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HOLLIDAYSBURG, Pa. (ChurchMilitant.com) - A hearing is beginning in the case of three Franciscan friars who purportedly allowed a known homosexual abuser to have access to minors.
Five witnesses testified Thursday in the case against Giles Schinelli, Robert D'Aversa and Anthony Criscitelli, the three former provincial ministers of Franciscan Friars, Third Order Regulars, Province of the Immaculate Conception in western Pennsylvania. The trio are charged with permitting Br. Stephen Baker to work with children despite known allegations of abuse, resulting in the molestation of potentially over 100 minors, the vast majority being post-pubescent males.
The first testimony came from Jessica Eger, a special agent with the Pennsylvania Bureau of Criminal Investigation, who asserted that all three friars knew of the allegations against Baker as early as 1977. According to Eger, Giles Schinelli, the first of the three to head the province, assigned the brother to Bishop McCort High School in Johnstown in 1992 in spite of accusations of abuse and a private admission from Schinelli himself that Baker should not have "one-on-one" contact with children.
While at the high school, Baker managed to become the school athletic trainer despite having no experience or training, and used the position to molest male high school students, including giving massages to high school males "so they could run faster," Eger stated.
Schinelli's successor, Robert D'Aversa, pulled Baker out of Bishop McCort in 2000 and clandestinely removed him from active ministry after the provincial minister was presented with a "credible allegation" of molestation; however, D'Aversa failed to divulge to school officials and law enforcement why the brother had been reassigned.
D'Aversa instead appointed Baker to be the provincial "vocations director," which entailed leading overnight youth retreats all across the country, including at the St. Bernardine Monastery, Baker's place of residence. D'Aversa additionally permitted the brother to continue attending high school events and retain his access to the school's facilities.
Under Anthony Criscitelli, who followed D'Aversa in 2002, Baker was assigned a position at the Friars' Store, a Catholic gift shop in a local mall, where he continued to have unsupervised access to children.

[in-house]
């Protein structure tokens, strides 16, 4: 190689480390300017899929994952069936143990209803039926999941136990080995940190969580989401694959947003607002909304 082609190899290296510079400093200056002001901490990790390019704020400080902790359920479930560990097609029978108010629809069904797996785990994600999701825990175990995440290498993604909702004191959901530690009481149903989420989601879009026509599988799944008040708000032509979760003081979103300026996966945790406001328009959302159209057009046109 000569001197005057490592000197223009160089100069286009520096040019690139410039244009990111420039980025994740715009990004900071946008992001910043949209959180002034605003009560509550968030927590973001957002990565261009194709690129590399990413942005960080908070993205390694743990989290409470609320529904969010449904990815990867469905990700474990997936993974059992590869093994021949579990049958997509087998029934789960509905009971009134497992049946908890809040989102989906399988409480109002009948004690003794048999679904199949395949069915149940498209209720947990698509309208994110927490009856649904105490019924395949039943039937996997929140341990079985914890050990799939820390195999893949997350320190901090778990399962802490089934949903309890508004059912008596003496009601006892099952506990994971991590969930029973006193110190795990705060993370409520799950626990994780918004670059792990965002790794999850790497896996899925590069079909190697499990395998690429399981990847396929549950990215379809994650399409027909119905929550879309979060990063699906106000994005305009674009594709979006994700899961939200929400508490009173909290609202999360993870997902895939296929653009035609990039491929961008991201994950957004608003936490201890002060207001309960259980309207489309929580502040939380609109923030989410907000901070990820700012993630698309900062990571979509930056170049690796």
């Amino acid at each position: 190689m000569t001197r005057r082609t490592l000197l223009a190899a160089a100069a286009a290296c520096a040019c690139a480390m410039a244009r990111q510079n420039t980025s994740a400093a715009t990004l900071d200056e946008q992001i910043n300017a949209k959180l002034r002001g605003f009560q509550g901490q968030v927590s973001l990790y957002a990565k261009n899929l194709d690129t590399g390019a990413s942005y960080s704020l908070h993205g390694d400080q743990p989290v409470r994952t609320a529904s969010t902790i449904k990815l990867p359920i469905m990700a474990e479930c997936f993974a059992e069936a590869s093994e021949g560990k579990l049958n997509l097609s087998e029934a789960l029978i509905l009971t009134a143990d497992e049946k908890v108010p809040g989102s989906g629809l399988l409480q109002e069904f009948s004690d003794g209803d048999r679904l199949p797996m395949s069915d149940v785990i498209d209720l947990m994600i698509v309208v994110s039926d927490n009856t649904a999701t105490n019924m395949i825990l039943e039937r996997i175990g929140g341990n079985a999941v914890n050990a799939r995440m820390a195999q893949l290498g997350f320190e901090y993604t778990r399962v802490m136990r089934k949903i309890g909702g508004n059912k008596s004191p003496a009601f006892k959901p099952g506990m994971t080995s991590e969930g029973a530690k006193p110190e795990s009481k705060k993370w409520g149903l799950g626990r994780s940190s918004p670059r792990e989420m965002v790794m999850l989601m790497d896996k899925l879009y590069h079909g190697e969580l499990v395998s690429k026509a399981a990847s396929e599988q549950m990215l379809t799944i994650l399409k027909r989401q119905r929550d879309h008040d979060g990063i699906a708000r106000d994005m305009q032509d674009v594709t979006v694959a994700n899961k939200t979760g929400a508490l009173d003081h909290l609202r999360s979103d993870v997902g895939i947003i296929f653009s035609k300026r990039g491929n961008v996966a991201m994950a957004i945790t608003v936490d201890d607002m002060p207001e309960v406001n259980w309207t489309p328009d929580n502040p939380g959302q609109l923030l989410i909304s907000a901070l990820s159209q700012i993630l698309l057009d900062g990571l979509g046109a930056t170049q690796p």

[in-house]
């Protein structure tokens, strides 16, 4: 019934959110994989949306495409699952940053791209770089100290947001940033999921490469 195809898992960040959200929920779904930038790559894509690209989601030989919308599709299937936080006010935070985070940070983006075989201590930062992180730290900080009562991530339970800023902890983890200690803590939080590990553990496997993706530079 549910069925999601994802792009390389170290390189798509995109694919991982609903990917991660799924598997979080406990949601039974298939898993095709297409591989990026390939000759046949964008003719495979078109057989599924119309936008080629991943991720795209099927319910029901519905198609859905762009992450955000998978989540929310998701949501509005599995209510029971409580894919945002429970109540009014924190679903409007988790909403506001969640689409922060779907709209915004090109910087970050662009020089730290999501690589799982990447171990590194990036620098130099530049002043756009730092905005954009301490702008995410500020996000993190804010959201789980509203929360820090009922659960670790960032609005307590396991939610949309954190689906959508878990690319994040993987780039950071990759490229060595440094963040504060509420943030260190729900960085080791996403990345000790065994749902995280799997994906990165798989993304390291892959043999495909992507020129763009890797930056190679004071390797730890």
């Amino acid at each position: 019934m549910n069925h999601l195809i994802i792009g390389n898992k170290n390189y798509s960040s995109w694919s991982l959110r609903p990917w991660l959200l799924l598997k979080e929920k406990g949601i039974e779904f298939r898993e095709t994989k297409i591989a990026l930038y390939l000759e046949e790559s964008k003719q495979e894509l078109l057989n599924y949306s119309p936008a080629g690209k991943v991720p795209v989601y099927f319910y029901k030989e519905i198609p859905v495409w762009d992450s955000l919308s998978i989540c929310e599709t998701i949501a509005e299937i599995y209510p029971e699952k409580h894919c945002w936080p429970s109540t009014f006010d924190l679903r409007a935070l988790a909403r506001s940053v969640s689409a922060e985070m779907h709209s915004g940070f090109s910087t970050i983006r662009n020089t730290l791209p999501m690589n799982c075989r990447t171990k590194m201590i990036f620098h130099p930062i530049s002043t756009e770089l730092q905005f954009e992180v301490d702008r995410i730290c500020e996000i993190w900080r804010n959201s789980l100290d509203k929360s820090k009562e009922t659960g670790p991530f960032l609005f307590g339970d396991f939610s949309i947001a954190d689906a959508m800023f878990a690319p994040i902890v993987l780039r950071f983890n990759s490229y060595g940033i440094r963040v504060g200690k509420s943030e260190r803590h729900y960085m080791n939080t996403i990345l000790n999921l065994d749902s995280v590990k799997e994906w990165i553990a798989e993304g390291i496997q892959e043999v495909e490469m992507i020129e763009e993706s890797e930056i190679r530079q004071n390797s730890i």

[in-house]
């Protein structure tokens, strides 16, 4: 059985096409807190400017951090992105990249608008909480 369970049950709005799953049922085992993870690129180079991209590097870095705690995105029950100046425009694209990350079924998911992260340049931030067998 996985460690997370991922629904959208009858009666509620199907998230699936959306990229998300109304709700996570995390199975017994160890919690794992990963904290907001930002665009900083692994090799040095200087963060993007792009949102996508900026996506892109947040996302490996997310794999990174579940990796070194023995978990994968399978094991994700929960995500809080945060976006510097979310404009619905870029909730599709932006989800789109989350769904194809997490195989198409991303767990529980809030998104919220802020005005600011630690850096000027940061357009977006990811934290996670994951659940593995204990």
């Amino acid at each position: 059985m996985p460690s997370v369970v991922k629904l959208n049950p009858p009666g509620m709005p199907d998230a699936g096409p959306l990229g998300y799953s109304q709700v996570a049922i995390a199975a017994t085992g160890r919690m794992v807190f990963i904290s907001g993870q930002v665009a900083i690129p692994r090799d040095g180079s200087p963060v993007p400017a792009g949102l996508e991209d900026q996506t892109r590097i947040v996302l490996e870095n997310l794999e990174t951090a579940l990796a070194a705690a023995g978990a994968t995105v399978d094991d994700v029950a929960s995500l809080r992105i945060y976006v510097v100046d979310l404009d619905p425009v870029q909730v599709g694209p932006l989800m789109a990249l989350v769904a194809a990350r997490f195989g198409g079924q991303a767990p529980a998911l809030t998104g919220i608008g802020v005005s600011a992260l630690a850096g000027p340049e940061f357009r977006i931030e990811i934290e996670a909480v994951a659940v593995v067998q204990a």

In 2013, the Church in Pennsylvania announced it would be settling lawsuits brought forth by 11 of Baker's alleged victims from his time at Bishop McCort; the announcement resulted in an additional 25 claims of sexual abuse at Baker's hands. Weeks later, Br. Baker committed suicide at St. Bernardine Monastery in Hollidaysburg by driving two knives into his heart.
A state grand jury report commissioned to investigate abuse within the diocese of Altoona-Johnstown, in which the Province of the Immaculate Conception resides, concluded Baker had sexually abused more than 100 minors under the leadership of Schinelli, D'Aversa and Criscitelli.
The second witness to testify was a former Bishop McCort student who claimed Baker had regularly molested him while an athlete at the high school. Additionally, the witness, now 30 years old, claims Baker would assault him on car trips and in the monastery; any objections to the abuse would spur rage from the brother.
"Well, he just got angry. He just put all his weight on you. He was a big dude, a big guy," the alleged abuse victim explained.
Prior to the hearing the legal representation for the three friars petitioned the judge to drop the charges based on an expired statute of limitations, but the judge denied the request, declining to rule until all testimonies had been heard. The attorneys for the three men then argued their clients had done all they could with regard to the disputable allegations against Baker.
For their involvement in Baker's criminal activity, Schinelli, D'Aversa and Criscitelli have each been formally charged with endangering the welfare of children and conspiracy to endanger the welfare of children, all third-degree felonies.
The hearing is scheduled to resume April 27.